Whoops: Glitch in Apple Maps Keeps Telling Drivers to Cross an Airport Runway

Bill Abbott, Flickr

Since the advent of GPS and the access to it on our smartphones, many of us have completely given up on doing any navigating ourselves. We set our destination, we press “route” and we sit back and do whatever the nice voice tells us to do. No matter where it takes us.

But a recent glitch in Apple maps might have you rethinking that kind of behavior. Fairbanks International Airport had to close an access route because not only one, but two people, were so blindly following directions that they followed a taxiway and crossed a runway before they realized what they were doing.

Apple has temporarily fixed the problem by having a “not available” message pop up for the route. The company has gotten a lot of flack for previous map issues, and after buying up several map applications, CEO Tim Cook has promised that Apple is “doing everything we can to make Maps better.”

While we can all get mad at our iPhones for not giving proper instructions, just because we have access to GPS we shouldn’t lose our common sense. Pay attention when you drive, and if you find yourself nearing an airport runway, consider making a U-turn.

Video: Yukon Quest 2012 gets started

This past weekend saw the kickoff of one of the year’s biggest sporting events. No, not the Super Bowl. The 2012 Yukon Quest began. What is Yukon Quest? It’s just your run-of-the-mill 1,000 mile dog sled race from Fairbanks, Alaska to Whitehorse, Yukon Territory, Canada. It follows the trail that prospectors took during the gold rush of the 1890s and celebrate the Yukon River, the “highway of the North.” And while the Iditarod may be more well-known, Yukon Quest is considered by many to be the most difficult race in the world. Mushers and their dogs will navigate the frozen wilderness for two weeks and friend-of-Gadling Eva Holland is along for the ride and posting dispatches on her Twitter feed. She passed along this video of the start of the race and we thought we’d share it with you because, well, it’s just plain awesome.

Alaska’s ports of entry undergo major facelifts

Visitors returning to Alaska will notice some major changes at several airports across the state. Terminals in Juneau, Anchorage and Fairbanks have undergone some dramatic changes recently that should make traveling through the major ports of entry go more smoothly.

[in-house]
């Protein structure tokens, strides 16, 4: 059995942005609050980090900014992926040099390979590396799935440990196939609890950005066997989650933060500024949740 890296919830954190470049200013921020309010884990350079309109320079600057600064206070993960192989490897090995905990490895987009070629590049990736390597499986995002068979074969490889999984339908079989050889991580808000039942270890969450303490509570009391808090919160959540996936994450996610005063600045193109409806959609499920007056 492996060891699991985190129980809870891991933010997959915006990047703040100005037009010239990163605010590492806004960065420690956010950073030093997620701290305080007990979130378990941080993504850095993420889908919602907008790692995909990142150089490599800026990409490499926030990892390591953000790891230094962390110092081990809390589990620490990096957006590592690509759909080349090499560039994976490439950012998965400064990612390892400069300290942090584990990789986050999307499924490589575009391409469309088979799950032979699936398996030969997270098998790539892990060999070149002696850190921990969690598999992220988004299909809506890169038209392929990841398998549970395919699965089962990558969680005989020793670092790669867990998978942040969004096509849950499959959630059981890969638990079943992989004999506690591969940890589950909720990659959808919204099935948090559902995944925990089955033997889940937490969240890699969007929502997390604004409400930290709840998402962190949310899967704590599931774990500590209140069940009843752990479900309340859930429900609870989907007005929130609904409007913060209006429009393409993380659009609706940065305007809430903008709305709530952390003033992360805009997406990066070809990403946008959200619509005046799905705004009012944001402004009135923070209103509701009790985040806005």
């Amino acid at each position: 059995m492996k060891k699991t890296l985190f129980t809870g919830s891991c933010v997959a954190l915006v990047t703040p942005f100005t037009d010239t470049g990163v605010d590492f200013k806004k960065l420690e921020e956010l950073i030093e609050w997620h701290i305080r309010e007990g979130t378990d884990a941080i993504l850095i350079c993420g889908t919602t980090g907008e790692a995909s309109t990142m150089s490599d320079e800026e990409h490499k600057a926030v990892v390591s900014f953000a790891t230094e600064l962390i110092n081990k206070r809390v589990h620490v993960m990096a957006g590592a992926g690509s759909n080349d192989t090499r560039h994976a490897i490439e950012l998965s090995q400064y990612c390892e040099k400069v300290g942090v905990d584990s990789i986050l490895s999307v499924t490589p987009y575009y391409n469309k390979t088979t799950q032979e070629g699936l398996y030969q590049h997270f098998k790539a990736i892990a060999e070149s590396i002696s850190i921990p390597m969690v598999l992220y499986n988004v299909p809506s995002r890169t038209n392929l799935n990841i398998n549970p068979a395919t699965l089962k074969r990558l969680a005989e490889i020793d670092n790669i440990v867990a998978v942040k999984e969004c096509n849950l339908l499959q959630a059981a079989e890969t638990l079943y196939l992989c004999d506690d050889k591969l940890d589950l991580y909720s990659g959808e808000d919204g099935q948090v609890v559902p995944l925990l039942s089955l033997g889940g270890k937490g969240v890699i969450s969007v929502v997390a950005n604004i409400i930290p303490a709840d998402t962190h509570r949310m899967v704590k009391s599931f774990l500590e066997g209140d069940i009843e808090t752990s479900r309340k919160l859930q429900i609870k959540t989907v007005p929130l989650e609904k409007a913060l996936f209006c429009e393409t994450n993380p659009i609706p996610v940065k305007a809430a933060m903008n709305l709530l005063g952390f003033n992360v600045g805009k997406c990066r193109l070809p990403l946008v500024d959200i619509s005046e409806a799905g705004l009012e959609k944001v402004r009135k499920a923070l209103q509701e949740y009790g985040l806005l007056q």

The Juneau International Airport in the state capital has a newly renovated terminal with higher ceilings, more windows, better lights, a larger baggage terminal and more exit options. A light refracting awning was also installed to improve energy efficiency, and other weatherproofing measures such as new siding and the installation of heating coils in pedestrian walkways are now finished. The booth for the Juneau Convention and Visitors Bureau was also relocated to be more accessible to travelers.

In Anchorage, the Ted Stevens Anchorage International Airport finished up the final touches on more than a decade of work last month. Recent renovations include adding more space for dining options (including local restaurants) and some other aesthetic touches. The airport also just welcomed service between Long Beach and Anchorage on JetBlue, the first new domestic passenger carrier to Anchorage in six years.

The Fairbanks International Airport (pictured above) also recently opened a brand new terminal. Improvements include new boarding gates, higher ceilings, more windows, a larger baggage terminal and curbside improvements. The old terminal was demolished to make way for the new one, which follows modern security standards and has six jet-bridges (up from the former five).

If you could nominate any airport in the U.S. for an upgrade, which one would it be? My personal choice would be Newark Liberty International Aiport, but I’m sure there are some airports in need of attention that I haven’t touched down at yet.

[Photo courtesy the Fairbanks Convention & Visitors Bureau]

Winter in Alaska: five amazing, unforgettable things to do in Fairbanks

In the spirit of journeying during periods less traveled, I’ve embarked to Alaska this winter. Follow the adventures here, and prepare to have your preconceived notions destroyed along the way.